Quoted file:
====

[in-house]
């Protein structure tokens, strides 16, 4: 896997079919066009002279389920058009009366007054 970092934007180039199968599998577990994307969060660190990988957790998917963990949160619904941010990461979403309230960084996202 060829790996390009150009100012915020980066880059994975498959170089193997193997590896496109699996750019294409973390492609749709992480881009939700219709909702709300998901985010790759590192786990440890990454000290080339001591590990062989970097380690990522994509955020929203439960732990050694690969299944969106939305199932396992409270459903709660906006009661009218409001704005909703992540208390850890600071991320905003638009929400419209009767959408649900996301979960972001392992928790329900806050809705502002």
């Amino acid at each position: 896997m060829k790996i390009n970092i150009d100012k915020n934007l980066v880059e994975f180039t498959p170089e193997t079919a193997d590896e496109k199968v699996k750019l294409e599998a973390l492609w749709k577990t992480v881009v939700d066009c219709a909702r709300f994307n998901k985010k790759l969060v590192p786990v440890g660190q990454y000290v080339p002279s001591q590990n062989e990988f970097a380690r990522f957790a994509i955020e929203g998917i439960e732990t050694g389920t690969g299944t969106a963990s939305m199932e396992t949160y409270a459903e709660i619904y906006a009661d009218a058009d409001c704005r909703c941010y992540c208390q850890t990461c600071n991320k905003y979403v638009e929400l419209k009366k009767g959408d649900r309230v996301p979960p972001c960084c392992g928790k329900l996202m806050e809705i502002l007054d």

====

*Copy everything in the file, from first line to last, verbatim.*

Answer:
[in-house]
């Protein structure tokens, strides 16, 4: 896997079919066009002279389920058009009366007054 970092934007180039199968599998577990994307969060660190990988957790998917963990949160619904941010990461979403309230960084996202 060829790996390009150009100012915020980066880059994975498959170089193997193997590896496109699996750019294409973390492609749709992480881009939700219709909702709300998901985010790759590192786990440890990454000290080339001591590990062989970097380690990522994509955020929203439960732990050694690969299944969106939305199932396992409270459903709660906006009661009218409001704005909703992540208390850890600071991320905003638009929400419209009767959408649900996301979960972001392992928790329900806050809705502002």
């Amino acid at each position: 896997m060829k790996i390009n970092i150009d100012k915020n934007l980066v880059e994975f180039t498959p170089e193997t079919a193997d590896e496109k199968v699996k750019l294409e599998a973390l492609w749709k577990t992480v881009v939700d066009c219709a909702r709300f994307n998901k985010k790759l969060v590192p786990v440890g660190q990454y000290v080339p002279s001591q590990n062989e990988f970097a380690r990522f957790a994509i955020e929203g998917i439960e732990t050694g389920t690969g299944t969106a963990s939305m199932e396992t949160y409270a459903e709660i619904y906006a009661d009218a058009d409001c704005r909703c941010y992540c208390q850890t990461c600071n991320k905003y979403v638009e929400l419209k009366k009767g959408d649900r309230v996301p979960p972001c960084c392992g928790k329900l996202m806050e809705i502002l007054d």